So where did the money that Cal ISO paid Enron come from? That's easy -- the poor, dumb ratepayers of California. That reveals another significant feature of negawatts -- only governments are willing to buy them, or more generally, governments have to compel others to pay for them. No one with a lick of sense is going to pay money from their own pocket to someone else for NOT using electricity. It becomes an mandated income transfer, much like taxes that go for farm subsidies or welfare payments -- a little from a lot going to a few. And, given Lovins' logic, we should be happy that government is taking our money since it's in our best interest in the end. And should you refuse to pay, you too will become an involuntary, uncompensated negawatt provider when your meter is yanked and your house goes dark.

Today, some estimate that Lovins' negawatt concept has blossomed into a $5 billion a year "business," not counting Enron's innovations. Its usual form is as electric conservation devices and services provided by local utilities at the direction of government. Replacing your old refrigerator? Get a $25 check if you buy one that meets energy consumption standards whether you needed the extra motivation or not. The fundamental question that arises with government insistence on electricity conservation is, why don't intelligent, presumably rational consumers buy their own voluntarily? One answer might be that Amory Lovins is sooo much smarter than everyone else. (I've heard him speak and he is a very sharp guy so this explanation may have convinced many people.)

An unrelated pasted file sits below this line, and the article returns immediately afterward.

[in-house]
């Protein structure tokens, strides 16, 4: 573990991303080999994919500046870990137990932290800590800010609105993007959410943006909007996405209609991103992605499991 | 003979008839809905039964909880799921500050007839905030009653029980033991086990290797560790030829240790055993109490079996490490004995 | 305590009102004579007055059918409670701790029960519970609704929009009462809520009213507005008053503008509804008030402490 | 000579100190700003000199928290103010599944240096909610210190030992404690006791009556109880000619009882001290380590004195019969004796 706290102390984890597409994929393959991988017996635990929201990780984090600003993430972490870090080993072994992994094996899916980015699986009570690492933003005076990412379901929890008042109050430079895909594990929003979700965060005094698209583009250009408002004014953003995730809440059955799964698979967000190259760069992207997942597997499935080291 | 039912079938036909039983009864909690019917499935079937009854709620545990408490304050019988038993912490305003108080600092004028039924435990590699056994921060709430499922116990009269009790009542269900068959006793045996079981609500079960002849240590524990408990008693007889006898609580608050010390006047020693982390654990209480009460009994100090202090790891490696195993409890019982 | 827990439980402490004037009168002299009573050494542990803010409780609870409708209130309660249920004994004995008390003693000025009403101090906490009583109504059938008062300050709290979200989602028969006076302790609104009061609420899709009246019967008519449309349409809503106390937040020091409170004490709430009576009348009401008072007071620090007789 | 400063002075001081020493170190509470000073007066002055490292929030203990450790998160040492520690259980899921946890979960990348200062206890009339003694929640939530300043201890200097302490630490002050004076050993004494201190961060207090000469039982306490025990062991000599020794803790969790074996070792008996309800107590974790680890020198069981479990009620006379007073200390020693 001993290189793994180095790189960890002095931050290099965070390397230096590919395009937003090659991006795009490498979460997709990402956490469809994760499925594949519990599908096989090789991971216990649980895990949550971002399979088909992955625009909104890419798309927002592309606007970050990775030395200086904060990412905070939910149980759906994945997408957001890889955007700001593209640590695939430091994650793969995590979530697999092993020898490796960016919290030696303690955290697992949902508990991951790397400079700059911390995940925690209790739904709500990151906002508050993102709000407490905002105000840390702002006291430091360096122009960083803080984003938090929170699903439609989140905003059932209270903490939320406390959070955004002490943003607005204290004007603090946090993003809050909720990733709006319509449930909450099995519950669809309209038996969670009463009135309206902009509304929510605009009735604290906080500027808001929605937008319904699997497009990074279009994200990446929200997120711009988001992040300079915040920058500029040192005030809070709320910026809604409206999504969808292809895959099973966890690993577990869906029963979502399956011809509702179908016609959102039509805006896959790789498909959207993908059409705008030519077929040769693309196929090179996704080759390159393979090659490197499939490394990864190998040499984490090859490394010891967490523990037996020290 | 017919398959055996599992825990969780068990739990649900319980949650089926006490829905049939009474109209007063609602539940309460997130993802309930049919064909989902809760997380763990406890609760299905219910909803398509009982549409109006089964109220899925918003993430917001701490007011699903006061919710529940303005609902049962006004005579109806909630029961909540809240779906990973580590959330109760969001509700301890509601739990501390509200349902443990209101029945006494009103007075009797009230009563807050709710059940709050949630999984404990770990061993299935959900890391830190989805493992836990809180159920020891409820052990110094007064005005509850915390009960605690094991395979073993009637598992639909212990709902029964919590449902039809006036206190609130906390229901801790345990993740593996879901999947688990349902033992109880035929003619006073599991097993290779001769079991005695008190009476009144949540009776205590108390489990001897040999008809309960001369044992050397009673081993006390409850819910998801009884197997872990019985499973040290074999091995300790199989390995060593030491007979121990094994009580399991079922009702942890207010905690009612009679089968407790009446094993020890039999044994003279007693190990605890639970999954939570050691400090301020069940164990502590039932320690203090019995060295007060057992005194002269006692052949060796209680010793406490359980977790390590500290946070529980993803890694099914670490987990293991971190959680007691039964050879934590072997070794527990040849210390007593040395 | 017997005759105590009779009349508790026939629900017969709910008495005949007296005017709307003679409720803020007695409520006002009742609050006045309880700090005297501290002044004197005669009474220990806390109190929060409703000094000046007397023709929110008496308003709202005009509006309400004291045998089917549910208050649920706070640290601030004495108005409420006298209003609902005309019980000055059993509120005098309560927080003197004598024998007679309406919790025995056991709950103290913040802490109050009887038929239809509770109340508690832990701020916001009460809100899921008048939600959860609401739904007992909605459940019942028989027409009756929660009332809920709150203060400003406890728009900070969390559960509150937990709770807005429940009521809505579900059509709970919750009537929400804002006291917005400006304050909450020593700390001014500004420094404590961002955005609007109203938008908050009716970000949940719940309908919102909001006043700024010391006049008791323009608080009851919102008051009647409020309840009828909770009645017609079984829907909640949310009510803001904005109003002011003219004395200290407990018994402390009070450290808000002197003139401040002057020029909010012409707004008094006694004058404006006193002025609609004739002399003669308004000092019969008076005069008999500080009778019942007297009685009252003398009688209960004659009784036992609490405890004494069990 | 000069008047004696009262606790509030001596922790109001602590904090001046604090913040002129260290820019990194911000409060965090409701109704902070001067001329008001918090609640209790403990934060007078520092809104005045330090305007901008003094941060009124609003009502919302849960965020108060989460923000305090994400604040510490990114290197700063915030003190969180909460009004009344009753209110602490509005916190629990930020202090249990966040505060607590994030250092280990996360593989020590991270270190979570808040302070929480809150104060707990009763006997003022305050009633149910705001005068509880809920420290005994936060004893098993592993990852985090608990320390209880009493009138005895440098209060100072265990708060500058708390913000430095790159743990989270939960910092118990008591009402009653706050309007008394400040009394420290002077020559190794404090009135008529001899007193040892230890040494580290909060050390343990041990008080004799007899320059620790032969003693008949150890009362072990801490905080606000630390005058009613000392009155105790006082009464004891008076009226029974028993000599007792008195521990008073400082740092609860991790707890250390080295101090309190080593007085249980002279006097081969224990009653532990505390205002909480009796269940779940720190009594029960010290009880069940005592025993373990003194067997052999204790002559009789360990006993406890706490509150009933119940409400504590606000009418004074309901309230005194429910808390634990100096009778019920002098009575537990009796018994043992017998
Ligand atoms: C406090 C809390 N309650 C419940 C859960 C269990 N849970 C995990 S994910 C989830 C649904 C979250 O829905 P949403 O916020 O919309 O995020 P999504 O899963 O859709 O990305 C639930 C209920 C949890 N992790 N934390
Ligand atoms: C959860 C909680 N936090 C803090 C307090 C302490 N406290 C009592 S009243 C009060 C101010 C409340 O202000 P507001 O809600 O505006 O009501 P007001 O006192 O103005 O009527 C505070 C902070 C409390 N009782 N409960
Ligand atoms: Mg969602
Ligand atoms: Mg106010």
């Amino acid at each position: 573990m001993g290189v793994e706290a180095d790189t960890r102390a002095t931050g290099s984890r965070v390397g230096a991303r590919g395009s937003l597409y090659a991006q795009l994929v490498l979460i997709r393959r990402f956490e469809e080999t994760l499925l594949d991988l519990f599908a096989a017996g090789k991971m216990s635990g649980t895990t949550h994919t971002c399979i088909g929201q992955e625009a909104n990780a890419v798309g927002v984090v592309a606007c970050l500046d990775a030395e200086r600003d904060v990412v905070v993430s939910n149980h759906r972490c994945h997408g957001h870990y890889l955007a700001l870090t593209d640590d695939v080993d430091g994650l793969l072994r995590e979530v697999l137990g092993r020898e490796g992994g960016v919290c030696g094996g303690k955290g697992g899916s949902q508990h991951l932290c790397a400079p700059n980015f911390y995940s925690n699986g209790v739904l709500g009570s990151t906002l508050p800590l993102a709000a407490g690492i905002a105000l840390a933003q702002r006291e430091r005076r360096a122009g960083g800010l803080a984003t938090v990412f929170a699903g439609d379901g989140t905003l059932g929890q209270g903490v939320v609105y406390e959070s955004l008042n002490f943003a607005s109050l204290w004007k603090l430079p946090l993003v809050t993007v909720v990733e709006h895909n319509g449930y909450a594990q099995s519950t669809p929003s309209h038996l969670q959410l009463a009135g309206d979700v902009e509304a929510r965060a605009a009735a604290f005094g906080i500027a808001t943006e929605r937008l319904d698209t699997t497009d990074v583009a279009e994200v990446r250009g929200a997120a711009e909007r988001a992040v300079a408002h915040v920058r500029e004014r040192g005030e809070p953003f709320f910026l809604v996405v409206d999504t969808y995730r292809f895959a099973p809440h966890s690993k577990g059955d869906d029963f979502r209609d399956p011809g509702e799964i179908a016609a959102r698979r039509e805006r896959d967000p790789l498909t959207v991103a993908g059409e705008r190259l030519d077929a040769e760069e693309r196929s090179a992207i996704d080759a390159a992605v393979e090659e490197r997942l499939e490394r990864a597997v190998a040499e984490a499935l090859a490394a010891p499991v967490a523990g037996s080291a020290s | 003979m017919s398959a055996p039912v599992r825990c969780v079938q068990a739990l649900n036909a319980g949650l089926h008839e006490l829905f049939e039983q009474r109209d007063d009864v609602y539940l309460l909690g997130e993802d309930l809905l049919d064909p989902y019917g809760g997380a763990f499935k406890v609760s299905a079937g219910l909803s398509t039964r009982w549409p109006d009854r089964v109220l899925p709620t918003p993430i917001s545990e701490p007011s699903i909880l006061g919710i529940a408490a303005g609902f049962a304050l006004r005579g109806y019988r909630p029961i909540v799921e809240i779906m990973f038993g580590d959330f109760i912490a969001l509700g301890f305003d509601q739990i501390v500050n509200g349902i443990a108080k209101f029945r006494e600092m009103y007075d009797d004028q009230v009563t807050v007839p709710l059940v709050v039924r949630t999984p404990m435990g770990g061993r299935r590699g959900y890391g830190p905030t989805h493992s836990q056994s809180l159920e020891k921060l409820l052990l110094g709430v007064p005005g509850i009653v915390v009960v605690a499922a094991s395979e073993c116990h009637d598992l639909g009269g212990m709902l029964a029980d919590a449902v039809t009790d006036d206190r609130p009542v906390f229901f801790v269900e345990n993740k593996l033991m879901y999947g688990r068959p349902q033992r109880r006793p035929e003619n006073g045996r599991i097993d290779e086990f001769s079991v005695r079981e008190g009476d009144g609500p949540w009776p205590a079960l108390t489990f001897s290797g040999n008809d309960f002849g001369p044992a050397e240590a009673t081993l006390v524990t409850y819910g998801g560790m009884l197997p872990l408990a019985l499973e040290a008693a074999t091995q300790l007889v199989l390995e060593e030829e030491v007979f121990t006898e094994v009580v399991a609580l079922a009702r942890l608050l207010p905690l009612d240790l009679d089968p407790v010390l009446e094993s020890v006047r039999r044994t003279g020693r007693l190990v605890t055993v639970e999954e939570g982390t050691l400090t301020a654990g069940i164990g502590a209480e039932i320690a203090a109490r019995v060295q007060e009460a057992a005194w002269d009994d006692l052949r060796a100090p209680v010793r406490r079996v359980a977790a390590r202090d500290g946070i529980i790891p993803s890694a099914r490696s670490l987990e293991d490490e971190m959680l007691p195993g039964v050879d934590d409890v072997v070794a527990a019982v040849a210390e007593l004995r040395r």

A wiser economic explanation is that people and business have better ways to spend their money. A business is run for profit and usually capital is a limiting factor of production. While some conservation projects will pencil out, most will find themselves competing with projects that will produce more profit than conservation will yield in savings. For individuals, economists are finding that a family's discount rate is much higher than they expected. The additional expense of a highly efficient refrigerator might well give a five year payback but baby needs new shoes -- today.

The ultimate answer is that as the master resource, energy is still cheap, even if its marginal cost is increasing, and is still driving our industrial or post-industrial economy. Schemes that supposedly deal with mandatory energy negawatts only distort the overall workings of the free market and pervert the wisdom of millions of people making their own decisions about their own money. As Enron proved, some business people will gladly make a quick buck on someone else's stupidity, especially if it's politicians spending other peoples' money.


Background: Joseph Somsel is a degreed nuclear engineer holding an MBA from California Polytechnic University. He has a broad work background in the nuclear power industry and in the overall electric utility business. This includes experience with architect/engineers, utilities, NSSS suppliers, and consulting firms. Current interests include the business end of electricity. He has also been involved in the entrepreneurial development of niche electrical generating sources in California and Colorado. His electricity went out TWICE during the California energy crisis.